West Texas A&M University President Walter Wendler

FIRE (the Foundation for Individual Rights and Expression) student group Spectrum WT and two of the group’s student leaders have filed suit against West Texas A&M University President Walter Wendler after Wendler announced earlier this week he was cancelling a student-organized drag show that would have benefitted The Trevor Project.

Wendler issued a letter declaring there is “no such thing” as a “harmless drag show,” comparing drag to blackface and claiming drag “denigrates” women. Drag shows, he claimed, “stereotype womern in cartoon-like extremes for the amusement of others and discriminate against womanhood.”

In a press release announcing the lawsuit, FIRE said Wendler had “unapologetically vowed to prevent the event from happening, ‘even when the law of the land appears to require it.’”

Noting that “The First Amendment is not optional for public university presidents,” the FIRE press release continues, “Today, the students Wendler silenced are making sure he’ll answer in court.”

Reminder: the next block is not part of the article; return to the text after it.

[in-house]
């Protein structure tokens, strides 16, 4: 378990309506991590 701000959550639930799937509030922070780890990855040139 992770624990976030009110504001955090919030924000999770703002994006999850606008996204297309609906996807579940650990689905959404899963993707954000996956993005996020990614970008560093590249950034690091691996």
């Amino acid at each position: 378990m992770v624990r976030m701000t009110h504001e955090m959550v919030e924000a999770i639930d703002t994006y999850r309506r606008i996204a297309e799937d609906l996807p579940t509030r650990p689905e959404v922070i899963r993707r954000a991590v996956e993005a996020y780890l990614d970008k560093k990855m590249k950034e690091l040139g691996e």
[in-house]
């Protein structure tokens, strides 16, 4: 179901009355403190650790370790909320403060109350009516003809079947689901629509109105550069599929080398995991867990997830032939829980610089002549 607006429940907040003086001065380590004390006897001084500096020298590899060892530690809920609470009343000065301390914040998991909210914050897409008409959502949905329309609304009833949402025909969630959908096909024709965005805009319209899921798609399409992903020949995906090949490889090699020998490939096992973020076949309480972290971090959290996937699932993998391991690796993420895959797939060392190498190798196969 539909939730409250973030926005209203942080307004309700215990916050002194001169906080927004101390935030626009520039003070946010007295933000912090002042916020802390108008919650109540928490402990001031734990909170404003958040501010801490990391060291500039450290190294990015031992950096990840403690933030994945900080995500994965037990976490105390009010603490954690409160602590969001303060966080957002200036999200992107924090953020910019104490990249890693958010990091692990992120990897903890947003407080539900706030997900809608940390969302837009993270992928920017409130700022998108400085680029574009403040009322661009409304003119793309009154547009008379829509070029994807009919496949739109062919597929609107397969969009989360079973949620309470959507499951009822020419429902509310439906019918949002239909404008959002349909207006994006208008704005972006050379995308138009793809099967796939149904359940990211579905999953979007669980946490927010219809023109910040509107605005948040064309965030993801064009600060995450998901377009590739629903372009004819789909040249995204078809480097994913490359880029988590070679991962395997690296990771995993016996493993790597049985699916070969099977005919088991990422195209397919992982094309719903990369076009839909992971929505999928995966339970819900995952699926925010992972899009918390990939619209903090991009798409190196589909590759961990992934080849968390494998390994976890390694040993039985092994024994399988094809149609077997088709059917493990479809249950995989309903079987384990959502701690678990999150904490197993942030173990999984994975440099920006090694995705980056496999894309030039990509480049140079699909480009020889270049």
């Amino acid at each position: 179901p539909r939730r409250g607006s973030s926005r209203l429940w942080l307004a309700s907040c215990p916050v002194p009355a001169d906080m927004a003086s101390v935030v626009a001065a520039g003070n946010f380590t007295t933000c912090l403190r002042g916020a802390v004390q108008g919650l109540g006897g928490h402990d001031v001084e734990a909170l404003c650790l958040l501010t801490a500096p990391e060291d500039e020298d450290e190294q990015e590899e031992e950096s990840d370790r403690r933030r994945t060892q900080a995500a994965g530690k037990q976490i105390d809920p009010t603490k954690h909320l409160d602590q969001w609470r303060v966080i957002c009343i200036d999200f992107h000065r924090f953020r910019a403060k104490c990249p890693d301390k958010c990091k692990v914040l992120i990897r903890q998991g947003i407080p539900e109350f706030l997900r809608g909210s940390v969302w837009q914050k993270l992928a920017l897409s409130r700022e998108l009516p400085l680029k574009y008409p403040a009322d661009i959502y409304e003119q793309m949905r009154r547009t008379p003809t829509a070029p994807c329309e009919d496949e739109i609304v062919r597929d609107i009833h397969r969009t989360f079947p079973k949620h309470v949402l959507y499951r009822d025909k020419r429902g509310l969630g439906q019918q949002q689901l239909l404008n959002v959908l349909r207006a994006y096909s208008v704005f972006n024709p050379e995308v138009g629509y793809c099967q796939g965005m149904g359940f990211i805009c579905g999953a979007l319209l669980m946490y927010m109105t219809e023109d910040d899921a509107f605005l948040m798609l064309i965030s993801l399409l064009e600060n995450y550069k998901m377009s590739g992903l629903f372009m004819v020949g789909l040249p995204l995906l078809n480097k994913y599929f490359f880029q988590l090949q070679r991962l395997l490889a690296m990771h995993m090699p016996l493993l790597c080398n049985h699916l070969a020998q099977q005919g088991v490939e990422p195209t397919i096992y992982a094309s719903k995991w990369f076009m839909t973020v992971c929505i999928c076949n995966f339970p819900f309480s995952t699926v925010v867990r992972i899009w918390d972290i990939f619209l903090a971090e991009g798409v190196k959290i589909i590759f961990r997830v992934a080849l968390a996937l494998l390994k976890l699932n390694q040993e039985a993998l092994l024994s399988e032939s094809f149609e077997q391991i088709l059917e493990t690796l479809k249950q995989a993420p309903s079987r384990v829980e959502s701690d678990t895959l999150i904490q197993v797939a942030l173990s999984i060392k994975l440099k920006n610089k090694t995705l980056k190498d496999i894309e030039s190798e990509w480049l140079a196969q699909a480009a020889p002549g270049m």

Spectrum WT President Bear Bright, quoted in the press release, said, “President Wendler has made it clear to us that he knows what his legal obligations are, but he chose to ignore them, and we are thankful to FIRE for taking up our case to protect our First Amendment rights. Hopefully, this lawsuit will not just help us, the LGBTQ+ students here at WTAMU, protect our rights but will also help protect students’ rights across the U.S.”

FIRE attorney Adam Steinbaugh added, “College presidents can’t silence students simply because they disagree with their expression. The First Amendment protects student speech, whether it’s gathering on campus to study the Bible, hosting an acid-tongues political speaker or putting on a charity drag show.”

The press release notes that FIRE wrote to Wendler on Tuesday, March 21 “reminding him that drag performances are inherently expressive acts protected by the First Amendment. FIRE gave Wendler until Wednesday to confirm that he would restore the event. But Wendler gave no indication that he would stop violating the Constitution.”

Wendler’s move to cancel the charity event also violates a Texas campus free speech law signed into law in 2019 by Gov. Greg Abbott that prohibits a university from taking “action against a student organization or deny[ing] the organization any benefit” on the basis of “any expressive activities of the organization.”

JT Morris, FIRE’s senior attorney, said Wendler “isn’t just violating the First Amendment, he’s also violating Texas education law. Public colleges and universities must be beacons of free expression, not Orwellian conformity centers.”

And FIRE attorney Conor Fitzpatrick added that “Wendler’s edict is textbook viewpoint discrimination. [His] person opinion on drag shows does not override the Constitution. The show must go on.”

— Tammye Nash